Politics & Policy

Fun with the U.S. Tax Code

America’s tax code is a 74,000-page unintentional comedy.

As the Monday, April 15, tax-filing deadline mercilessly approaches, millions of Americans will cry as they calculate what they owe Washington and then fork it over. But, amid those tears, there will be plenty of laughs. The U.S. Tax Code is so tangled and twisted that University of Florida law professor Steven J. Willis speaks amusingly about “tax humor.” While not exactly the stuff of stand-up routines, America’s surreal tax code is a masterpiece of dark comedy.

When UF started its Graduate Tax Program in the College of Law, Willis recalls, “one requirement of the graduate school was knowledge of a foreign language. Well, that just wasn’t going to work. Then, the faculty showed the Graduate School the Internal Revenue Code, and they said that would do.”

Willis points to section 467(e)(1), which concerns pre-paid rent. It reads: “The term ‘constant rental amount’ means, with respect to any section 467 rental agreement, the amount which, if paid as of the close of each lease period under the agreement, would result in an aggregate present value equal to the present value of the aggregate payments required under the agreement.”

“I love the sentence because of the poetry,” Willis says. “I always have a student read it aloud and watch the faces.”

Also droll is Section 509(a), which defines private foundations: “For purposes of paragraph (3), an organization described in paragraph (2) shall be deemed to include an organization described in section 501(c)(4), (5), or (6) which would be described in paragraph (2) if it were an organization described in section 501(c)(3).”

For depreciation purposes, Section 168(i)(2)(B) delineates “computers and peripheral equipment:”

For purposes of this paragraph –

(i) IN GENERAL. — The term “computer or peripheral equipment” means –

(I) any computer, and

(II) any related peripheral equipment.

The Tax Code’s treatment of gambling is a hall of mirrors. IRS Form 730  covers “excise taxes for both legal and illegal wagers of certain types. For state authorized wagers placed with bookmakers and lottery operators there is a tax of 0.25% of the wager, if it is legal. If the wager is not legal, the tax is 2% of the wager.” So, one must pay legal federal taxes on gambling revenues obtained illegally under state law. According to Willis:

I’ve seen so many charities hold raffles. In Florida, such a thing is legal only if conducted by a particular type of charity and also only if the charity charges nothing for the raffle tickets. It may request a donation, but if someone asks for a free ticket, it must be provided free. . . . Under Chapter 496 of the Florida Statutes (under which all charities must register with the Department of Agriculture), soliciting a contribution while committing a crime is a third-degree felony. I suspect none of the charities that conduct such raffles have a federal illegal gambling permit, and I suspect none pay the illegal gambling tax. So, add on at least two counts of tax fraud to that, and we have multiple felonies every time a school band has a raffle.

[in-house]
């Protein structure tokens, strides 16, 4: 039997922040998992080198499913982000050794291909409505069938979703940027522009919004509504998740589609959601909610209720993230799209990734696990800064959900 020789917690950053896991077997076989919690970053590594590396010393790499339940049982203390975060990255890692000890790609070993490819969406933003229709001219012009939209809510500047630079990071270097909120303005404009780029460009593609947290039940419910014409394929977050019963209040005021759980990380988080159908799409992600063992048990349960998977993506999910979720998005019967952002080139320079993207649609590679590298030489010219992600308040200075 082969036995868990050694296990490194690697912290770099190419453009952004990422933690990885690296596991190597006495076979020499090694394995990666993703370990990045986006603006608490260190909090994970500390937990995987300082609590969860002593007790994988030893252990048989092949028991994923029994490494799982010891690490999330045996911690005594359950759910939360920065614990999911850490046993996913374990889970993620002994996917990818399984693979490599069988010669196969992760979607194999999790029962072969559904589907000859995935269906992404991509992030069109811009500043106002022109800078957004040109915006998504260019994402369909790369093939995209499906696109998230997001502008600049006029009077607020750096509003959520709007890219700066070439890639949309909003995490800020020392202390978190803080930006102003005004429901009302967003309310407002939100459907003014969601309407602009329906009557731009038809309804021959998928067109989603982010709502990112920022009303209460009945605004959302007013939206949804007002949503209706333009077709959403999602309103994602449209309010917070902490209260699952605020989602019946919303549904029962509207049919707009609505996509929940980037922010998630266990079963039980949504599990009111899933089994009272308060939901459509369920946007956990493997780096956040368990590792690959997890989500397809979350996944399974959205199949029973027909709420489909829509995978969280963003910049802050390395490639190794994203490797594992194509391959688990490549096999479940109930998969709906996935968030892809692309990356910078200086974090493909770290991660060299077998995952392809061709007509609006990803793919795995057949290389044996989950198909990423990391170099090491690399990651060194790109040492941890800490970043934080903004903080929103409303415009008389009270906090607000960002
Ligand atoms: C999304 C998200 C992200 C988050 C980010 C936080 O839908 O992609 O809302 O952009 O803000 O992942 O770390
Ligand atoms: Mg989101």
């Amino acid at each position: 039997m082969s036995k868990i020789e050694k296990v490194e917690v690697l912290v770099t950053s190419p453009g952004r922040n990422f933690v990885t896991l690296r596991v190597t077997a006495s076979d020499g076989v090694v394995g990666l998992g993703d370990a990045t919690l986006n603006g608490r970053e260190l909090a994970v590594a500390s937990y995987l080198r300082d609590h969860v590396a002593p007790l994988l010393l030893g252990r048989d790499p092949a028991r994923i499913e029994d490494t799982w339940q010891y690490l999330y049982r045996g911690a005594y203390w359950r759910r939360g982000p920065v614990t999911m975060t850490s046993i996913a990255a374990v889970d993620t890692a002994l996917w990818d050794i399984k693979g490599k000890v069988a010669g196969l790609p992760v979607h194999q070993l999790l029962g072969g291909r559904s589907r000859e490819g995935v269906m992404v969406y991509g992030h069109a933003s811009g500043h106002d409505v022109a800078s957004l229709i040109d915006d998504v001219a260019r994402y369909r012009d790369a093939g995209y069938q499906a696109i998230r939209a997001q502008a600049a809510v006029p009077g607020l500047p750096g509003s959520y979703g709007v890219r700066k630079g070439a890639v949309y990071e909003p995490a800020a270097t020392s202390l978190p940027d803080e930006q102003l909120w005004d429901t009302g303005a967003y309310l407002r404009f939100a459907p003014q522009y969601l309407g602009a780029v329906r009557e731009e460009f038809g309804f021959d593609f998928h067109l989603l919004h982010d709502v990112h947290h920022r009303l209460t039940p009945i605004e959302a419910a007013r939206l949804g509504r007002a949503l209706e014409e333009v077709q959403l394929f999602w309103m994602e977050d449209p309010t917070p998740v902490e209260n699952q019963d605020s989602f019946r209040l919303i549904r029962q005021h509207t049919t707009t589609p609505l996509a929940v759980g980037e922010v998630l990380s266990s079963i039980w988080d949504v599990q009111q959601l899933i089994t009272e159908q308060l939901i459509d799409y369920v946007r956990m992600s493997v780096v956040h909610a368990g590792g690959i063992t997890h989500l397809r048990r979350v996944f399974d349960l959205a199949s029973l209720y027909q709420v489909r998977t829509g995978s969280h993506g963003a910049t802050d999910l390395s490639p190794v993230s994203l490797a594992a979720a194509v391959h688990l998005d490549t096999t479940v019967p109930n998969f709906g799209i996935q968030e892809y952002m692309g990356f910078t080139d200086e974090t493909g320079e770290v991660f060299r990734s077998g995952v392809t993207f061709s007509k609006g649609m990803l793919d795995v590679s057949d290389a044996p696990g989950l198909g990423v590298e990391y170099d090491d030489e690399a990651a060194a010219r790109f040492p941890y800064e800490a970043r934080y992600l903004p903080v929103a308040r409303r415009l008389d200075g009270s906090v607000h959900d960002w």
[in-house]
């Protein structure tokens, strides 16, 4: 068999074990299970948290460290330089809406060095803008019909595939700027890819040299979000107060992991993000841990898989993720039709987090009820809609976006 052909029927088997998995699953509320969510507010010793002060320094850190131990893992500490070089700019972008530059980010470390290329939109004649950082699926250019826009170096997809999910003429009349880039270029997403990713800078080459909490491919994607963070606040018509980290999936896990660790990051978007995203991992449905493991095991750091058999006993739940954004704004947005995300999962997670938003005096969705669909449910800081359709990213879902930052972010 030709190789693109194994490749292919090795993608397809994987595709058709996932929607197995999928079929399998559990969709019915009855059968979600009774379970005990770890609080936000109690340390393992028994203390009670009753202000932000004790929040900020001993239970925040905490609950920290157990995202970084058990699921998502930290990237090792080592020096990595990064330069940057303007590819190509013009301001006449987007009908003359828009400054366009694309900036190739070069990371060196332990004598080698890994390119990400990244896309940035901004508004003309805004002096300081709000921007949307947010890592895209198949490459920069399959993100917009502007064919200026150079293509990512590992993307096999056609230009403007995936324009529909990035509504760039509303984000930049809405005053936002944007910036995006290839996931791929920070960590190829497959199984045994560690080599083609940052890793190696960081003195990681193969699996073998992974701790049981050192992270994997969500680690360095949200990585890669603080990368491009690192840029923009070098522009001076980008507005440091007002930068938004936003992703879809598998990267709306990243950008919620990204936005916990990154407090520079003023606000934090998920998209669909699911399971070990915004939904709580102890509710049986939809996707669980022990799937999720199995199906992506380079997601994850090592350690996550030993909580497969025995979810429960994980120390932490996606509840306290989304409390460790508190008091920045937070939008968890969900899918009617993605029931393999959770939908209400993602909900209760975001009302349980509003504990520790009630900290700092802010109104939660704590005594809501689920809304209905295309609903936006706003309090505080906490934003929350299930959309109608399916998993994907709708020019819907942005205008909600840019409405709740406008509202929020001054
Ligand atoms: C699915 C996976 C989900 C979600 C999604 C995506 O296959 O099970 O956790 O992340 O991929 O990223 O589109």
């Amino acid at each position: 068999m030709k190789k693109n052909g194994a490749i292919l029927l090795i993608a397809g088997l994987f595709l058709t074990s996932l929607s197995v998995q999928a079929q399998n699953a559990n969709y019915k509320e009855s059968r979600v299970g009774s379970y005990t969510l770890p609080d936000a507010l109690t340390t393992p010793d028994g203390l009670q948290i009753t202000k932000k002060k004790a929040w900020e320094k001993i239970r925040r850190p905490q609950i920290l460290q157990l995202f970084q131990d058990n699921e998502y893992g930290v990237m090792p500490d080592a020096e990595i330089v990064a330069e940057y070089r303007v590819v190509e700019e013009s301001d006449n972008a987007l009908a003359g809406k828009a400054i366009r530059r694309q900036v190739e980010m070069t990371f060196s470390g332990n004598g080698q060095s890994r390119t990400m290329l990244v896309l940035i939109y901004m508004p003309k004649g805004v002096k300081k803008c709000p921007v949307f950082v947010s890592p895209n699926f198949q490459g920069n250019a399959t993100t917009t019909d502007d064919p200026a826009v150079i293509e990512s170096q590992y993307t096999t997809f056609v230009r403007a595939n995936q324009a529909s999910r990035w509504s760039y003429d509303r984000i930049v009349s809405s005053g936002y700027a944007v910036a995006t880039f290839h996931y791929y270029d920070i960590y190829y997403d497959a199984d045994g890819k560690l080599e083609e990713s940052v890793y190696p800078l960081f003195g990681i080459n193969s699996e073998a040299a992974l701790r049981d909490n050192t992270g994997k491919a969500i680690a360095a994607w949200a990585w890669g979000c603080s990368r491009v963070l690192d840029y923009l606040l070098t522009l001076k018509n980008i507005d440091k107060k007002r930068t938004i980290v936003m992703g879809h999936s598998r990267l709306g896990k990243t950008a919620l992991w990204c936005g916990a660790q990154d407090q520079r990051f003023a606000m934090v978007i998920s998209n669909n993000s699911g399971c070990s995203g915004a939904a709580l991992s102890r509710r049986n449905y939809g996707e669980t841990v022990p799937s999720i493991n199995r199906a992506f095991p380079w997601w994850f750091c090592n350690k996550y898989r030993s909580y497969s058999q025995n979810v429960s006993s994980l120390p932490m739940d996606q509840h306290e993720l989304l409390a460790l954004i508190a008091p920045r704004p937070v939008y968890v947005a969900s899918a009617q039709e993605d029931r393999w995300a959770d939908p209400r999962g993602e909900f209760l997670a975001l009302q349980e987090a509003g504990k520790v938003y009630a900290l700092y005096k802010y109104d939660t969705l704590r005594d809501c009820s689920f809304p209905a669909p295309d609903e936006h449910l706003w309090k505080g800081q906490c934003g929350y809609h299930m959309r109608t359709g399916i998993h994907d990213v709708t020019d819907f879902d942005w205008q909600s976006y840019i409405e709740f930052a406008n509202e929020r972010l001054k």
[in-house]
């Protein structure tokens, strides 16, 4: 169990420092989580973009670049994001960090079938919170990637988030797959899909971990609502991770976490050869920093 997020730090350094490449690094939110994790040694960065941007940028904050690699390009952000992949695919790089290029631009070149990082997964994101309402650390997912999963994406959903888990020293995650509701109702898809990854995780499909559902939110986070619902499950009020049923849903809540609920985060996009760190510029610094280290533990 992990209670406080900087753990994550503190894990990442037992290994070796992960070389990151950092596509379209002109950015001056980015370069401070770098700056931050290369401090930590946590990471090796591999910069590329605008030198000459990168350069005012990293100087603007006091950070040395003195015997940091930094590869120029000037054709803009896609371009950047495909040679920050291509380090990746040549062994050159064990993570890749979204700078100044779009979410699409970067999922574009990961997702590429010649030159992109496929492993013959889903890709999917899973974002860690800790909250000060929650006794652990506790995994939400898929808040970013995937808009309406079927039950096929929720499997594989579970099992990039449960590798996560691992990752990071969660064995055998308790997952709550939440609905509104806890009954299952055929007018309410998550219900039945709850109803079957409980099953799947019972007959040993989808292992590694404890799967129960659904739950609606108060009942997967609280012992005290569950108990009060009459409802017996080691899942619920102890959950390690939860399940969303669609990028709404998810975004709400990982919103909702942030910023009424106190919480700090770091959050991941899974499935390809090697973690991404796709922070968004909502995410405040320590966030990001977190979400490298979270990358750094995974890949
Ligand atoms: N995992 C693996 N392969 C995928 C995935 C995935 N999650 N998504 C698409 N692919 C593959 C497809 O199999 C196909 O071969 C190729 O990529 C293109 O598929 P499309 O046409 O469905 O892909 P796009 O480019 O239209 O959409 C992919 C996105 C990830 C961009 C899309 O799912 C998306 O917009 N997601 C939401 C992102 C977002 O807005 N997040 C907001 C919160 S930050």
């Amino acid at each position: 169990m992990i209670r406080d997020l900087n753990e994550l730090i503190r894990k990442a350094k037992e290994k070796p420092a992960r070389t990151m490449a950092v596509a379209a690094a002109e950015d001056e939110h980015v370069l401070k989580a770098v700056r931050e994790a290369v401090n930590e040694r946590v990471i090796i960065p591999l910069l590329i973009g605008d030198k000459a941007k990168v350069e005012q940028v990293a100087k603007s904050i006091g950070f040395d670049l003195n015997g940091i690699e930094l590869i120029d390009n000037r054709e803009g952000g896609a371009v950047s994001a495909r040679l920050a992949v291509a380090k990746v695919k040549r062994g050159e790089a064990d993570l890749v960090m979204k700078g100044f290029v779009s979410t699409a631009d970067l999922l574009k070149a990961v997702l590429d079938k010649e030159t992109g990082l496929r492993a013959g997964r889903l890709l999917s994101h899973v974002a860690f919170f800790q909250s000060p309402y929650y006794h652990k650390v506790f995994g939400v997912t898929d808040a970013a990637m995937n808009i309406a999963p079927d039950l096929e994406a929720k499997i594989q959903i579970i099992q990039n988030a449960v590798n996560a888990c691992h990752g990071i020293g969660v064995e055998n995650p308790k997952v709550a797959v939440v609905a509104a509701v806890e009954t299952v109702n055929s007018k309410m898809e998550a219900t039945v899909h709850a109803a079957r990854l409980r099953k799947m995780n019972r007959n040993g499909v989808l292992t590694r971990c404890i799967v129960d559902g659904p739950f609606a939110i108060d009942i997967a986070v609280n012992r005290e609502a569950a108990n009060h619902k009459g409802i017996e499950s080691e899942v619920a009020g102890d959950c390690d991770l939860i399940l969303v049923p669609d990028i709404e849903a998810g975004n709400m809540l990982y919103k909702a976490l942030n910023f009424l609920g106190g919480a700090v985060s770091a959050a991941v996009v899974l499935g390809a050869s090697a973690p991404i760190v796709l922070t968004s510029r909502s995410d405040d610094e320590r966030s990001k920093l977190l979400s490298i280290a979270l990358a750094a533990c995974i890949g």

Willis adds: “I once saw a school raffle a basket of wine and fruit. It lacked a liquor license, so add that crime. A minor won the raffle, so add providing alcohol to minors.”

The Tax Code defines contest thusly: “A contest is any competition involving speed, skill, endurance, popularity, politics, strength, or appearance, such as elections, the outcome of nominating conventions, dance marathons, log-rolling contests, wood-chopping contests, weightlifting contests, beauty contests, and spelling bees.”

Log rolling? Wood chopping? This gets deep into Monty Python territory. They’re lumberjacks, and they’re okay!

Pete Sepp of the National Taxpayers Union notes that IRS Publication 529, Miscellaneous Deductions, offers this guidance to those in military school: “If you are a student at an armed forces academy, you cannot deduct the cost of your uniforms if they replace regular clothing. However, you can deduct the cost of insignia, shoulder boards, and related items.” On the other hand, “You can deduct the cost of your uniforms if you are a civilian faculty or staff member of a military school.”

The Tax Code is highly precise about what constitutes luxury cars. According to Section 280F(a)(1)(A)(iii), for bonus depreciation, a “luxury automobile” must cost at least $24,935. Willis had to use algebra to calculate this figure!

Under Section 1.170A-12(e)(2), the Treasury explains the “special factor” used for “the valuation of a remainder interest following two lives”: